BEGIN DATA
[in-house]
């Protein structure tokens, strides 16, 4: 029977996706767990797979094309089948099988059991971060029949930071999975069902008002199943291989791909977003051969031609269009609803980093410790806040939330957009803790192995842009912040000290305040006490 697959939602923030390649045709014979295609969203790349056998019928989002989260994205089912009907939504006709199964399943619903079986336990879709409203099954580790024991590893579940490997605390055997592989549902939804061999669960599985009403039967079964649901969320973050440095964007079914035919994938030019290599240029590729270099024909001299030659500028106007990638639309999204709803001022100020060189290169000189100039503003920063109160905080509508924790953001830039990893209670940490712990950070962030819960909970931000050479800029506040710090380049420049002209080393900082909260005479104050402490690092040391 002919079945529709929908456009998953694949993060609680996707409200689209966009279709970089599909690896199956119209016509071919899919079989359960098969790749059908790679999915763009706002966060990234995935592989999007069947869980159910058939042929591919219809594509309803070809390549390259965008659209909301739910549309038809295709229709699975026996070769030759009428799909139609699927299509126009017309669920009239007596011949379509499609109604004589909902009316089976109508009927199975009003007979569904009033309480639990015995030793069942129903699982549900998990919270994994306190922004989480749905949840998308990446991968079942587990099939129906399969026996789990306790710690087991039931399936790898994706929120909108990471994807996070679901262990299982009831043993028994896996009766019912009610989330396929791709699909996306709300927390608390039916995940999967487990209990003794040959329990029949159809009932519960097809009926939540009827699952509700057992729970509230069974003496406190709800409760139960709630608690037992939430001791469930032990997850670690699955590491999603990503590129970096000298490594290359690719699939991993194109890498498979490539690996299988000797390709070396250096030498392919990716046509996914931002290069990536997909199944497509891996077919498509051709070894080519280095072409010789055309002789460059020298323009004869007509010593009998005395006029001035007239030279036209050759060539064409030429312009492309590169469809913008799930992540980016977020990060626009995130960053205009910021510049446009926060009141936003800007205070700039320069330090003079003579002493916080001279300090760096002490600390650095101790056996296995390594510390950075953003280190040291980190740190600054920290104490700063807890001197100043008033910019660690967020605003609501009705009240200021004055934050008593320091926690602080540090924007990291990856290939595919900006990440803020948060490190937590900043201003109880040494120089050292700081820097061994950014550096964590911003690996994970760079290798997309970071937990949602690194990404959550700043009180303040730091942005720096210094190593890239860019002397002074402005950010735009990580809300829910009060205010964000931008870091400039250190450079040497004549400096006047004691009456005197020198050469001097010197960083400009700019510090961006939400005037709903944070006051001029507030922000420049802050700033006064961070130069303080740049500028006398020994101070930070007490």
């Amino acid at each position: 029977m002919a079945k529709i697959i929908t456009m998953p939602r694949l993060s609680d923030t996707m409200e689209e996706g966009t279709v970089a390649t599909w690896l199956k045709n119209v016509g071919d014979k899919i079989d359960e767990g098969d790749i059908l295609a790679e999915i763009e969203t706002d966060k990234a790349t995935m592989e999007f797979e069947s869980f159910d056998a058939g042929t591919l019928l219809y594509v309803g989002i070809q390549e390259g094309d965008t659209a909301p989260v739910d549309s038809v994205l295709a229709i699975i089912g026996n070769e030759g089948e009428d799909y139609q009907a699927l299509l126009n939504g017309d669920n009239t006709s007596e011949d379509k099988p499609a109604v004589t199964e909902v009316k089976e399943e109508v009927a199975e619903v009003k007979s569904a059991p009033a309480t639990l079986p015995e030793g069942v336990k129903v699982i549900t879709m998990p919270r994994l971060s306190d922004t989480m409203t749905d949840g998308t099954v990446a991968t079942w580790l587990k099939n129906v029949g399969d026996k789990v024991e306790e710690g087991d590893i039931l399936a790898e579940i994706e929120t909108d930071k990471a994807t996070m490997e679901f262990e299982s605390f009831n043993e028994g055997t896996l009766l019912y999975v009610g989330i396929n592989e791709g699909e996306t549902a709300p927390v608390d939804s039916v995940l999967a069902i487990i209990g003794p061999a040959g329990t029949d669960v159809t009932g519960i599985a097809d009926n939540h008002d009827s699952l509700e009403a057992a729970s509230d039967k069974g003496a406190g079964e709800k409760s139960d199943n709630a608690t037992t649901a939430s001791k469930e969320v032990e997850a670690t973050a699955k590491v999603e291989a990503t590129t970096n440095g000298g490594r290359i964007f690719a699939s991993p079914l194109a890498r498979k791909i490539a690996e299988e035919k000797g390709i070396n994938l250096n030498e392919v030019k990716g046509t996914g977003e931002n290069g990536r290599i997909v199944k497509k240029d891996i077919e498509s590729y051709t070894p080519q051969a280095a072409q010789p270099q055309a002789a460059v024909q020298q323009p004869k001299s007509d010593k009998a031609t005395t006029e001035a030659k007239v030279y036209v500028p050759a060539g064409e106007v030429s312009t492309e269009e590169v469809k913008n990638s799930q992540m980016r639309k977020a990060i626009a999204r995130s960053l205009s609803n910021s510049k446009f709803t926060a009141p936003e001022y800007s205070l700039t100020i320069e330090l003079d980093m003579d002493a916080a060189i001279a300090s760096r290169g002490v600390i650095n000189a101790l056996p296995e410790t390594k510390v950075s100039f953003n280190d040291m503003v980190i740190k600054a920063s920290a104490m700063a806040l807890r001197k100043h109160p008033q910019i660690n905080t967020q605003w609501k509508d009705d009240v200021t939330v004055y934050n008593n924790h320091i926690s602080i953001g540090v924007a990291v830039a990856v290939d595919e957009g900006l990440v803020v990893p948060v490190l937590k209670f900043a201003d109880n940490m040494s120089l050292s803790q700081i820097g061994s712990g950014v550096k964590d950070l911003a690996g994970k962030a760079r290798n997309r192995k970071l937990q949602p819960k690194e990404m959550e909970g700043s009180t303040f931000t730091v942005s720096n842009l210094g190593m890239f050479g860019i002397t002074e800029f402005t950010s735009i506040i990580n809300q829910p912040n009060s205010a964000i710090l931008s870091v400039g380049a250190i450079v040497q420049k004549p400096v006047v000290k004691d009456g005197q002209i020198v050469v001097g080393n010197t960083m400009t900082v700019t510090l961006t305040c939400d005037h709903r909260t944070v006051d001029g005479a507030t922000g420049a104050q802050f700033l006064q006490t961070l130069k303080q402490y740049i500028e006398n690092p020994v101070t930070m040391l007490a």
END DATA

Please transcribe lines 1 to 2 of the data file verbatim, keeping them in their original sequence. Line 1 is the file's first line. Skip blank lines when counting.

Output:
[in-house]
């Protein structure tokens, strides 16, 4: 029977996706767990797979094309089948099988059991971060029949930071999975069902008002199943291989791909977003051969031609269009609803980093410790806040939330957009803790192995842009912040000290305040006490 697959939602923030390649045709014979295609969203790349056998019928989002989260994205089912009907939504006709199964399943619903079986336990879709409203099954580790024991590893579940490997605390055997592989549902939804061999669960599985009403039967079964649901969320973050440095964007079914035919994938030019290599240029590729270099024909001299030659500028106007990638639309999204709803001022100020060189290169000189100039503003920063109160905080509508924790953001830039990893209670940490712990950070962030819960909970931000050479800029506040710090380049420049002209080393900082909260005479104050402490690092040391 002919079945529709929908456009998953694949993060609680996707409200689209966009279709970089599909690896199956119209016509071919899919079989359960098969790749059908790679999915763009706002966060990234995935592989999007069947869980159910058939042929591919219809594509309803070809390549390259965008659209909301739910549309038809295709229709699975026996070769030759009428799909139609699927299509126009017309669920009239007596011949379509499609109604004589909902009316089976109508009927199975009003007979569904009033309480639990015995030793069942129903699982549900998990919270994994306190922004989480749905949840998308990446991968079942587990099939129906399969026996789990306790710690087991039931399936790898994706929120909108990471994807996070679901262990299982009831043993028994896996009766019912009610989330396929791709699909996306709300927390608390039916995940999967487990209990003794040959329990029949159809009932519960097809009926939540009827699952509700057992729970509230069974003496406190709800409760139960709630608690037992939430001791469930032990997850670690699955590491999603990503590129970096000298490594290359690719699939991993194109890498498979490539690996299988000797390709070396250096030498392919990716046509996914931002290069990536997909199944497509891996077919498509051709070894080519280095072409010789055309002789460059020298323009004869007509010593009998005395006029001035007239030279036209050759060539064409030429312009492309590169469809913008799930992540980016977020990060626009995130960053205009910021510049446009926060009141936003800007205070700039320069330090003079003579002493916080001279300090760096002490600390650095101790056996296995390594510390950075953003280190040291980190740190600054920290104490700063807890001197100043008033910019660690967020605003609501009705009240200021004055934050008593320091926690602080540090924007990291990856290939595919900006990440803020948060490190937590900043201003109880040494120089050292700081820097061994950014550096964590911003690996994970760079290798997309970071937990949602690194990404959550700043009180303040730091942005720096210094190593890239860019002397002074402005950010735009990580809300829910009060205010964000931008870091400039250190450079040497004549400096006047004691009456005197020198050469001097010197960083400009700019510090961006939400005037709903944070006051001029507030922000420049802050700033006064961070130069303080740049500028006398020994101070930070007490």